Books·Magic 8 Q&A

Why Arthur Ellis Award-nominated crime writer John MacLachlan Gray doesn't write for success or fame

The author of the thriller The White Angel answers eight questions from eight fellow authors.
John MacLachlan Gray's novel The White Angel is set in 1924 Vancouver and is inspired by the cold case of Janet Smith and the mystery surrounding her death. (Brian K. Smith Photo/Douglas & McIntyre)

Playwright and author John MacLachlan Gray's latest novel, The White Angel, follows the unsolved death of a Scottish nanny living in Vancouver. Set in the years following the First World War and at the height of Canada's anti-immigration campaign, Gray put his spin on a real-life cold case. It's currently a finalist for the 2018 Arthur Ellis Award for best book, which recognizes the best in Canadian crime writing.

Below, Gray takes the CBC Books Magic 8 Q&A and answers eight questions from eight fellow writers.

1. Gail Bowen asks, "If you could live in the world created by another writer, what fictional world would you choose, and why?"

The "other world" of Haruki Murakimi in Kafka on the Shore, to restore my sense of wonder. 

2. Vincent Lam asks, "What is your favourite editorial stage, and your favourite type of editorial conversation?"

I love working with a line editor, no matter how picky. It's like the right brain talking to the left brain — especially exchanging emails back and forth. Up to that point it's a lonely business.

3. Nicolas Dickner asks, "Which writing skill would you like to improve?"

It takes me a ridiculous amount of time just to figure out what the hell is going on. And when I develop an idea about whodunnit, I'm always wrong, so plot outlines are worse than useless. What I'd like to improve is my ability to stop over-thinking and just stay with the scene until the story emerges.

4. Kara Stanley asks, "Who is your Ideal Reader?"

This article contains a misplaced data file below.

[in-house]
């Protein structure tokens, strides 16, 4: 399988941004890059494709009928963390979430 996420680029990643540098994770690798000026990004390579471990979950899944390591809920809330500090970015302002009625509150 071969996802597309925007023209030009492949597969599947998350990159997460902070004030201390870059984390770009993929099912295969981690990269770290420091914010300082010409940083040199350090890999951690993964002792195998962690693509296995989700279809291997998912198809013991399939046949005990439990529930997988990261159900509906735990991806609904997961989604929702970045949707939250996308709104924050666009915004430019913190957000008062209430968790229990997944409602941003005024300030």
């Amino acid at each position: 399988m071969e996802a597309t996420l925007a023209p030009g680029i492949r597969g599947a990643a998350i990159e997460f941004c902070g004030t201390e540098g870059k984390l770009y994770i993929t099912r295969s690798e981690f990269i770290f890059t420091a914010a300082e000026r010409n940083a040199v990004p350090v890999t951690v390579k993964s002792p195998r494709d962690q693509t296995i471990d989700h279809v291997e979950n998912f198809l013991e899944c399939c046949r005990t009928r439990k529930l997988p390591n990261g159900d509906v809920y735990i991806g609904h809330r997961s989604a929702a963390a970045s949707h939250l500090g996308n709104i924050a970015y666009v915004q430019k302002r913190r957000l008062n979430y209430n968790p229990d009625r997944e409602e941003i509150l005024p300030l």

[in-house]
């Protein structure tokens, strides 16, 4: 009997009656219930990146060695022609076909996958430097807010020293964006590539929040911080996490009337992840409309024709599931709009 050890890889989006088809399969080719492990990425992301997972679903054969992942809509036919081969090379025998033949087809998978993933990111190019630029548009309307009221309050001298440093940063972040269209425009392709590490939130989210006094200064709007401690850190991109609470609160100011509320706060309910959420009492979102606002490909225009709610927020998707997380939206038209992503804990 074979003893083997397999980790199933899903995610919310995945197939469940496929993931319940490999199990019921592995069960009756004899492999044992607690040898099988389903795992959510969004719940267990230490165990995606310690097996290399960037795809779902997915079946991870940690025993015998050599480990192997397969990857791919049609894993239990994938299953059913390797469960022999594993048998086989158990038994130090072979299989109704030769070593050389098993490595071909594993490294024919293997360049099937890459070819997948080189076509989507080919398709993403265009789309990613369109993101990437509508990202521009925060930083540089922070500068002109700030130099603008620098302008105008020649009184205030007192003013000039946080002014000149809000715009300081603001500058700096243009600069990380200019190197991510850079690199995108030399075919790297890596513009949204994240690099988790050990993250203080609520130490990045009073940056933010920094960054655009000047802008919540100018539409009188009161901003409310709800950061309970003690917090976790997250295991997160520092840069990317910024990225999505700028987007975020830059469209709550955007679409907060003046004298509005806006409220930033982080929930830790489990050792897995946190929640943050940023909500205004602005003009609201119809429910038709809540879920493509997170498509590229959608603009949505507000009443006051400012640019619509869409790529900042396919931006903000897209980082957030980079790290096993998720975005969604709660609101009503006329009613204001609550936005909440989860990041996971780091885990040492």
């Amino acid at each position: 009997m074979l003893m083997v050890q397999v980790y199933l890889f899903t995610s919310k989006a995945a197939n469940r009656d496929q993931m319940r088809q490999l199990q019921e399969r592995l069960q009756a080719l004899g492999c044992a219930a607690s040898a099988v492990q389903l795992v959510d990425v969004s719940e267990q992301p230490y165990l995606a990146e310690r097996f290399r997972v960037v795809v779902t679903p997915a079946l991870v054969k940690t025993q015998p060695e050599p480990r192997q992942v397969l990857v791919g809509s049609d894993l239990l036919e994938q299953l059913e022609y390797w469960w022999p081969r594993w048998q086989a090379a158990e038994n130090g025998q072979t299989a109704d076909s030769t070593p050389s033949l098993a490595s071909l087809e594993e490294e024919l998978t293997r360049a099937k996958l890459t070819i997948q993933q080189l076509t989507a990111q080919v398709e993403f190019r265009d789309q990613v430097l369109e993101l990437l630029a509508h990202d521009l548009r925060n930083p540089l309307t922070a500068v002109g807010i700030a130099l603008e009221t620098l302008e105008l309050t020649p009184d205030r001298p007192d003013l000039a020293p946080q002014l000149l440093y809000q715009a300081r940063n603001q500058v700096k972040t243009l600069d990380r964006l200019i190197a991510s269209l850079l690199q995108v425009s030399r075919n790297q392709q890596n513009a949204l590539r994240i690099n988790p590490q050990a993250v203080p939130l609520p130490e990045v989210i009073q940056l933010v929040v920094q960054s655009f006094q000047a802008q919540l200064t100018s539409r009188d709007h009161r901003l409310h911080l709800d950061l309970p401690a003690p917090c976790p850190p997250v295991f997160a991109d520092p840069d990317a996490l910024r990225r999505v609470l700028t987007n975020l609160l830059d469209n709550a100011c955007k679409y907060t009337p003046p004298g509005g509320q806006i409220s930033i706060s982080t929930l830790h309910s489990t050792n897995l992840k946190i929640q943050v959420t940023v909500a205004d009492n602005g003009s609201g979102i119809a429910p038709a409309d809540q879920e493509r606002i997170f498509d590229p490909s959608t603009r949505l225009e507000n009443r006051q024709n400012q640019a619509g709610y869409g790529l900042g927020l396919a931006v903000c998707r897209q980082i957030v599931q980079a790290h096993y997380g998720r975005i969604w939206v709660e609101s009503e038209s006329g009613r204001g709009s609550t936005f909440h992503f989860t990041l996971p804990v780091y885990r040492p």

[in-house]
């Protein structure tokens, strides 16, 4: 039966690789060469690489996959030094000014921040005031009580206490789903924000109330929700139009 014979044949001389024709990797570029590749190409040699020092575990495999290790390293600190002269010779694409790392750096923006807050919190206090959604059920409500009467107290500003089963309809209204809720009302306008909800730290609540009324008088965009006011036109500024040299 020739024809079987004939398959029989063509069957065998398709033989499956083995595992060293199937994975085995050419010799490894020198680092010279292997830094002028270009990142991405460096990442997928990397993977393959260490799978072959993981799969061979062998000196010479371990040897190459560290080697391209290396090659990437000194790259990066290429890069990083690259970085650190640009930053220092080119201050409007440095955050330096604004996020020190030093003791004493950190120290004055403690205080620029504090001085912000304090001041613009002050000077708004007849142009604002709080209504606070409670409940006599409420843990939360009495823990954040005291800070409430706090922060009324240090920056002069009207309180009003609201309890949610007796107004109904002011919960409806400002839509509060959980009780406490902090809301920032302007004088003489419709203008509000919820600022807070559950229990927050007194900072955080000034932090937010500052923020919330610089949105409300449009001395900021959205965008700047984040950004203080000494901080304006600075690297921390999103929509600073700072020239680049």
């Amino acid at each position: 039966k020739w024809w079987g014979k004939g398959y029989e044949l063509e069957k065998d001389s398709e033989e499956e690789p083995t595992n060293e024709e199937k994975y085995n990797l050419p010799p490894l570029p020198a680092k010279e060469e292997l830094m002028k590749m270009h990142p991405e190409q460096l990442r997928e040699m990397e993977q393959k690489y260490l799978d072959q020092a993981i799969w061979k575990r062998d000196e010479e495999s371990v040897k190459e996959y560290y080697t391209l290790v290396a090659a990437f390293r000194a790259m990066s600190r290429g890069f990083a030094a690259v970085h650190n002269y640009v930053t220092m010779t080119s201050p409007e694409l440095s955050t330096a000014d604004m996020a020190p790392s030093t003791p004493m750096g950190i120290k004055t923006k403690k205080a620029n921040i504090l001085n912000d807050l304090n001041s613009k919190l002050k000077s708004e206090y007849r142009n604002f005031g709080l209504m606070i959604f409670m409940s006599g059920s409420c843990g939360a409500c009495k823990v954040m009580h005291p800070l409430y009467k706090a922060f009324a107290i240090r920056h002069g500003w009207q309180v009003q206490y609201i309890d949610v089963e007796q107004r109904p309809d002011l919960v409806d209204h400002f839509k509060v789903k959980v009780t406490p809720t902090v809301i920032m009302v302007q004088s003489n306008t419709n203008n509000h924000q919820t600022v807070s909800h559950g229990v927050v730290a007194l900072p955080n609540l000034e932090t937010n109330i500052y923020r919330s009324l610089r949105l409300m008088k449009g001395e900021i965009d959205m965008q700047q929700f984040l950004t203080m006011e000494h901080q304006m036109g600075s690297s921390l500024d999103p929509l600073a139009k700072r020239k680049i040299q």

Taking your question literally, Anne Collins. When Random House dropped me as a commercial disappointment, it was like my prom date had dumped me because her parents didn't approve. 

On a more abstract level, it's a reader who can laugh at my jokes. My background being theatre, I agree with Tom Stoppard that "laughter is the sound of comprehension."

5. Shani Mootoo asks, "Do you find that you are influenced in any aspect of your writing by other art forms? If so, which and how. If not, why not?"

Music. At some point I find myself playing something over and over. With A Gift for the Little Master, it was Howard Shore's soundtrack for Cronenberg's Crash; with The Fiend in Human, it was Rare Von Williams; with The White Angel, it was The Threepenny Opera. It's not a decision I make beforehand; at some point I just find myself playing certain music over and over.

6. Saleema Nawaz asks, "What's the best response you've ever had from a reader?"

I do book clubs quite often, and my favourite part is listening to readers talk about the book among themselves. (My book — not someone else's.) Book clubs are nearly all women, so I get to hear what women think about all kinds of things, starting with my female characters. 

7. Robert Wiersema asks, "If someone were to create a comic book based on your life, what would your hero name be, and what would be your special gift/skill?"

My hero would be Zoot Capri, and I would be spectacular on the dance floor.

8. Kevin Hardcastle asks, "What would you say to a younger version of yourself, or another emerging writer, who doesn't know what you know now about writing and publishing or how long that road can be?"

I would tell myself/them that "success" is a description, not an experience. So is "fame" — other than as a Orwellian state of being observed all the time. Same with "interesting" — that people who find themselves interesting, aren't.   

So if you're writing to be successful or famous or interesting, forget that. Do it for its own sake or be prepared to live a life of perpetual disappointment.


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